14:25  14:50

Bela Bauer
(Microsoft Station Q, Santa Barbara)
Topologically protected braiding in a single wire using Floquet Majorana modes
Majorana zero modes are a promising platform for topologically protected quantum information processing. Their nonAbelian nature, which is key for performing quantum gates, is most prominently exhibited through braiding. While originally formulated for twodimensional (2d) systems, it has been shown that braiding can also be realized using onedimensional (1d) wires by forming an essentially twodimensional network. Here, we show that in driven systems far from equilibrium, one can do away with the second spatial dimension altogether by instead using quasienergy as the second dimension. To realize this, we use a Floquet topological superconductor which can exhibit Majorana modes at two special eigenvalues of the evolution operator, 0 and pi, and thus can realize four Majorana modes in a single, driven quantum wire. We describe and numerically evaluate a protocol that realizes a topologically protected exchange of two Majorana zero modes in a single wire by adiabatically modulating the Floquet drive and using the pi modes as auxiliary degrees of freedom.

14:50  15:20

coffee break

15:20  15:55

Manuel Weber
(Georgetown University, Washington)
Quantum phase transitions and competing orders in onedimensional fermionboson models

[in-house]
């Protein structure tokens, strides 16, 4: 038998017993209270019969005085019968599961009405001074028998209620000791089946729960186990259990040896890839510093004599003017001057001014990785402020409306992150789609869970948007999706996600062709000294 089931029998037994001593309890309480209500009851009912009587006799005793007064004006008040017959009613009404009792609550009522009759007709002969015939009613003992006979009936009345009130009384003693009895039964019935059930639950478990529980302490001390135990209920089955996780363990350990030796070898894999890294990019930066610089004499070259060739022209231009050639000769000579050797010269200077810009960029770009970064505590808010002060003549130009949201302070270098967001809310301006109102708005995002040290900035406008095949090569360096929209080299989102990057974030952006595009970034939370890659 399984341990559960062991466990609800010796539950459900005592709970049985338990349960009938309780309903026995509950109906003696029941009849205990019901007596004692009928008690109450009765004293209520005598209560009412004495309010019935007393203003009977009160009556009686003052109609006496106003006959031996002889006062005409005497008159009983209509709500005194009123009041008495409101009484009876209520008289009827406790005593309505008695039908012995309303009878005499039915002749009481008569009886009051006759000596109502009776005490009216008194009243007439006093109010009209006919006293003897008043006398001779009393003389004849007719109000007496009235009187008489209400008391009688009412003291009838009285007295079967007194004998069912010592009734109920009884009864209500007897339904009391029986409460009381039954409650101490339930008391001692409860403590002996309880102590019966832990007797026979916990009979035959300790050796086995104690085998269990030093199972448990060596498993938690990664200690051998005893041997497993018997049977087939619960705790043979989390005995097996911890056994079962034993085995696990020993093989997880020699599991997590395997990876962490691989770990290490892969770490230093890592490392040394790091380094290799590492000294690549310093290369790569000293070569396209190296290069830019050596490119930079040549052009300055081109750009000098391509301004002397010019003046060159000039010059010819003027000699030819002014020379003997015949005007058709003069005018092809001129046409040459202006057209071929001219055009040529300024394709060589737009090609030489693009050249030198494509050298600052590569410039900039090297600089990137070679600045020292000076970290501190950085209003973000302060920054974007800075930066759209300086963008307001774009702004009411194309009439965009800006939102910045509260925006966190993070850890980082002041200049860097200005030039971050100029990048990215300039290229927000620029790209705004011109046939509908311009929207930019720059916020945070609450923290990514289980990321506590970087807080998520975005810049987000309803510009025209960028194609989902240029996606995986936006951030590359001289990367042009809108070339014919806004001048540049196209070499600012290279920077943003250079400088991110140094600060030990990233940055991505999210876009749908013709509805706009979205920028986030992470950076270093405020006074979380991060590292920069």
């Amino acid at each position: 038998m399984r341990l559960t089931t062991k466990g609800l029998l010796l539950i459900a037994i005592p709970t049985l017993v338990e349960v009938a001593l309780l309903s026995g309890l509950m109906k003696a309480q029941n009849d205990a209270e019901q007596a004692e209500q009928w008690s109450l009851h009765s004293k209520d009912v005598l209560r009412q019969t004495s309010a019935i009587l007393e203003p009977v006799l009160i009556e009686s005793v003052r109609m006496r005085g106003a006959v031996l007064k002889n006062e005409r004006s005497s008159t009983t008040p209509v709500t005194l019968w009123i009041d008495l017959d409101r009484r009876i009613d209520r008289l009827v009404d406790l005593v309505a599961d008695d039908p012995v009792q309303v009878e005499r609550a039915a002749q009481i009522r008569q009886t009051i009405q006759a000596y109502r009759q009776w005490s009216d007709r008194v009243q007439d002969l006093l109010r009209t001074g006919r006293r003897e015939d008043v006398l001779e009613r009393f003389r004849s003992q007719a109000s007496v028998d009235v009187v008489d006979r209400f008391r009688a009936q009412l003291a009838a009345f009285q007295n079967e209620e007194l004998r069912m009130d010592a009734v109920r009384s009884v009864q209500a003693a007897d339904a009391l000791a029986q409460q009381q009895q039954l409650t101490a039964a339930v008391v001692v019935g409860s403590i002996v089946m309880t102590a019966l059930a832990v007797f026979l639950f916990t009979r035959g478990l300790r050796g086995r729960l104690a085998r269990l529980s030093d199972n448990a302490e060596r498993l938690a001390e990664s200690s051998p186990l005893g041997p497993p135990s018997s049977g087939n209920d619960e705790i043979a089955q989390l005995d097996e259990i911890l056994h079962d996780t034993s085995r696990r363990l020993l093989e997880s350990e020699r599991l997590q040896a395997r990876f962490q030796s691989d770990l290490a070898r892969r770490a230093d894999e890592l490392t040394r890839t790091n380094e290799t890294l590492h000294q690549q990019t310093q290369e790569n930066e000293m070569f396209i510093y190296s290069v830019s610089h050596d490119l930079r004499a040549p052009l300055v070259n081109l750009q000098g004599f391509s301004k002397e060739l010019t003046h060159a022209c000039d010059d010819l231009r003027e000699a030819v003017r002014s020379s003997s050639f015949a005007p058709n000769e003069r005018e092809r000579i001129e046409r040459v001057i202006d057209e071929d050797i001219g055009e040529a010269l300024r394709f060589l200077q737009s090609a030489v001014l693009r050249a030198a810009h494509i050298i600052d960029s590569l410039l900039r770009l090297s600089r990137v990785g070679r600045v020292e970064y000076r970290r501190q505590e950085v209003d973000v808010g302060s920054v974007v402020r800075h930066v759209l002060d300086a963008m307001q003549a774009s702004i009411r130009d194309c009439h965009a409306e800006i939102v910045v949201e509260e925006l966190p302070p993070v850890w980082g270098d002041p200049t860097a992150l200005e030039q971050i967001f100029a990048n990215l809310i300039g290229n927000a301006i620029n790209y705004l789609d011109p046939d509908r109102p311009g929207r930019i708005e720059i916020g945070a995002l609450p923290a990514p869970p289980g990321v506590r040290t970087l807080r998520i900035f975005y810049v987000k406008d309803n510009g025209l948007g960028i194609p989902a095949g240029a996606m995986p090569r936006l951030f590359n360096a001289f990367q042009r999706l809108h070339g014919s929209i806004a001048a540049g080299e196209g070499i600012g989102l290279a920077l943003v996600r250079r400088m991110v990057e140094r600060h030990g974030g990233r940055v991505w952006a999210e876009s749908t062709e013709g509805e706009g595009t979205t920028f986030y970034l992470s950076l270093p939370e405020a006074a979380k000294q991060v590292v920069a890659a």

In 1979, Su, Schrieffer, and Heeger (SSH) introduced a simple microscopic model of polyacetylene with a modulation of the electronic hopping as a result of distortions of the carbon bonds. It has since gained a much wider relevance due to its relation to symmetryprotected topological states. While it is known that quantum lattice fluctuations can destroy the Peierls insulating bondorderwave (BOW) ground state and lead to a gapless Luttingerliquid (LL) phase, quantitative results for finite phonon frequencies are rare. Using a recently developed directedloop quantum Monte Carlo method for retarded interactions we calculate the phase diagram of the spinless SSH model at halffilling for the entire range of phonon frequencies. In addition to the known LL and BOW phases, we find an extended chargedensitywave (CDW) phase at high phonon frequencies that has not been found in previous studies. Because of different broken symmetries, BOW and CDW phases are connected by a retardationdriven phase transition. Our results are consistent with the theory of the frustrated XXZ chain, including unconventional powerlaw exponents at criticality, and with an interpretation in terms of deconfined quantum criticality via proliferation of solitons.